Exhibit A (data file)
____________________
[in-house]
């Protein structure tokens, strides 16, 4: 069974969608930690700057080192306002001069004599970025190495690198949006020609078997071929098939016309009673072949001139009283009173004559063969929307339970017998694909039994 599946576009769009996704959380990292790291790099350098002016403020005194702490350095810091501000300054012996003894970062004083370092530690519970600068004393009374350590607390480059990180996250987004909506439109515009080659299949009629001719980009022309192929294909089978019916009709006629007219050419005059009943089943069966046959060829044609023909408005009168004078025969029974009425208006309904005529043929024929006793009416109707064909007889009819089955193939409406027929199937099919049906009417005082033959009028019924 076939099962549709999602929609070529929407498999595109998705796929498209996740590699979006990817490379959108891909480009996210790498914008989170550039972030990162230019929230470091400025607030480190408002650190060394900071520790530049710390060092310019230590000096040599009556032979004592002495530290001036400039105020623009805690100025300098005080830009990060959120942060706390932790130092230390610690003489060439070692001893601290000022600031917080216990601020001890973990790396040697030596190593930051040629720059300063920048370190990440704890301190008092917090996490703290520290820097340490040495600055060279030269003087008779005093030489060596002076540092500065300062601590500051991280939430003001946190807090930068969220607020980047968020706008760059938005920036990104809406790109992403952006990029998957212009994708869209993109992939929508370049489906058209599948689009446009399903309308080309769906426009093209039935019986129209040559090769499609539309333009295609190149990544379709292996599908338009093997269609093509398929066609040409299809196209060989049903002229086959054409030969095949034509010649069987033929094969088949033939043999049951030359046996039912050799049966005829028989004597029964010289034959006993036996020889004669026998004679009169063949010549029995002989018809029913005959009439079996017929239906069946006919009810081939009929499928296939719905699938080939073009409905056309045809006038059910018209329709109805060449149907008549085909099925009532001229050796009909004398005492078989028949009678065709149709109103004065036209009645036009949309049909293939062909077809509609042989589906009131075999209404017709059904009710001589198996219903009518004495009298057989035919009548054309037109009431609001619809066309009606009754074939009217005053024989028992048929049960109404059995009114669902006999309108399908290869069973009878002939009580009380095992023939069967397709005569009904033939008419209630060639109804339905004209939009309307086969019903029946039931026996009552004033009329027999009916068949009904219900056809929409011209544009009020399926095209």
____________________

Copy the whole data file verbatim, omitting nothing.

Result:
[in-house]
């Protein structure tokens, strides 16, 4: 069974969608930690700057080192306002001069004599970025190495690198949006020609078997071929098939016309009673072949001139009283009173004559063969929307339970017998694909039994 599946576009769009996704959380990292790291790099350098002016403020005194702490350095810091501000300054012996003894970062004083370092530690519970600068004393009374350590607390480059990180996250987004909506439109515009080659299949009629001719980009022309192929294909089978019916009709006629007219050419005059009943089943069966046959060829044609023909408005009168004078025969029974009425208006309904005529043929024929006793009416109707064909007889009819089955193939409406027929199937099919049906009417005082033959009028019924 076939099962549709999602929609070529929407498999595109998705796929498209996740590699979006990817490379959108891909480009996210790498914008989170550039972030990162230019929230470091400025607030480190408002650190060394900071520790530049710390060092310019230590000096040599009556032979004592002495530290001036400039105020623009805690100025300098005080830009990060959120942060706390932790130092230390610690003489060439070692001893601290000022600031917080216990601020001890973990790396040697030596190593930051040629720059300063920048370190990440704890301190008092917090996490703290520290820097340490040495600055060279030269003087008779005093030489060596002076540092500065300062601590500051991280939430003001946190807090930068969220607020980047968020706008760059938005920036990104809406790109992403952006990029998957212009994708869209993109992939929508370049489906058209599948689009446009399903309308080309769906426009093209039935019986129209040559090769499609539309333009295609190149990544379709292996599908338009093997269609093509398929066609040409299809196209060989049903002229086959054409030969095949034509010649069987033929094969088949033939043999049951030359046996039912050799049966005829028989004597029964010289034959006993036996020889004669026998004679009169063949010549029995002989018809029913005959009439079996017929239906069946006919009810081939009929499928296939719905699938080939073009409905056309045809006038059910018209329709109805060449149907008549085909099925009532001229050796009909004398005492078989028949009678065709149709109103004065036209009645036009949309049909293939062909077809509609042989589906009131075999209404017709059904009710001589198996219903009518004495009298057989035919009548054309037109009431609001619809066309009606009754074939009217005053024989028992048929049960109404059995009114669902006999309108399908290869069973009878002939009580009380095992023939069967397709005569009904033939008419209630060639109804339905004209939009309307086969019903029946039931026996009552004033009329027999009916068949009904219900056809929409011209544009009020399926095209």